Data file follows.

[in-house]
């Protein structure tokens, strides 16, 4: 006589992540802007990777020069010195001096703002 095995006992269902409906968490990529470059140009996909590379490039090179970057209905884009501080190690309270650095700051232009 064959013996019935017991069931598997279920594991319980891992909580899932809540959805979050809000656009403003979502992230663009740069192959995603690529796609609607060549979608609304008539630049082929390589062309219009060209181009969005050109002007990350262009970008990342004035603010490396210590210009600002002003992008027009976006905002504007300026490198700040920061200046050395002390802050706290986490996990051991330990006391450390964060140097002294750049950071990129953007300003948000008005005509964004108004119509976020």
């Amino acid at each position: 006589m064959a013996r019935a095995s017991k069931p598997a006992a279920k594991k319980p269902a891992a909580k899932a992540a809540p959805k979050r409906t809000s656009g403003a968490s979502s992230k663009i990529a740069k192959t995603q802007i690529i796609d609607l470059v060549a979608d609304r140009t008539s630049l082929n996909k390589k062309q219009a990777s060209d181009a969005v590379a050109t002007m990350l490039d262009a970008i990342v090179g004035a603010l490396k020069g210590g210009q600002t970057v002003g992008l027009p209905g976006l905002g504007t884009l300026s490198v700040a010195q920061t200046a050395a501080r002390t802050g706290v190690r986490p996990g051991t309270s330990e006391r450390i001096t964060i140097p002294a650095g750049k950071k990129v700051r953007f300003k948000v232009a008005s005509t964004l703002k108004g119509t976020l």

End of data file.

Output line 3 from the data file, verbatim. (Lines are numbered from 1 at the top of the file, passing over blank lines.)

């Amino acid at each position: 006589m064959a013996r019935a095995s017991k069931p598997a006992a279920k594991k319980p269902a891992a909580k899932a992540a809540p959805k979050r409906t809000s656009g403003a968490s979502s992230k663009i990529a740069k192959t995603q802007i690529i796609d609607l470059v060549a979608d609304r140009t008539s630049l082929n996909k390589k062309q219009a990777s060209d181009a969005v590379a050109t002007m990350l490039d262009a970008i990342v090179g004035a603010l490396k020069g210590g210009q600002t970057v002003g992008l027009p209905g976006l905002g504007t884009l300026s490198v700040a010195q920061t200046a050395a501080r002390t802050g706290v190690r986490p996990g051991t309270s330990e006391r450390i001096t964060i140097p002294a650095g750049k950071k990129v700051r953007f300003k948000v232009a008005s005509t964004l703002k108004g119509t976020l």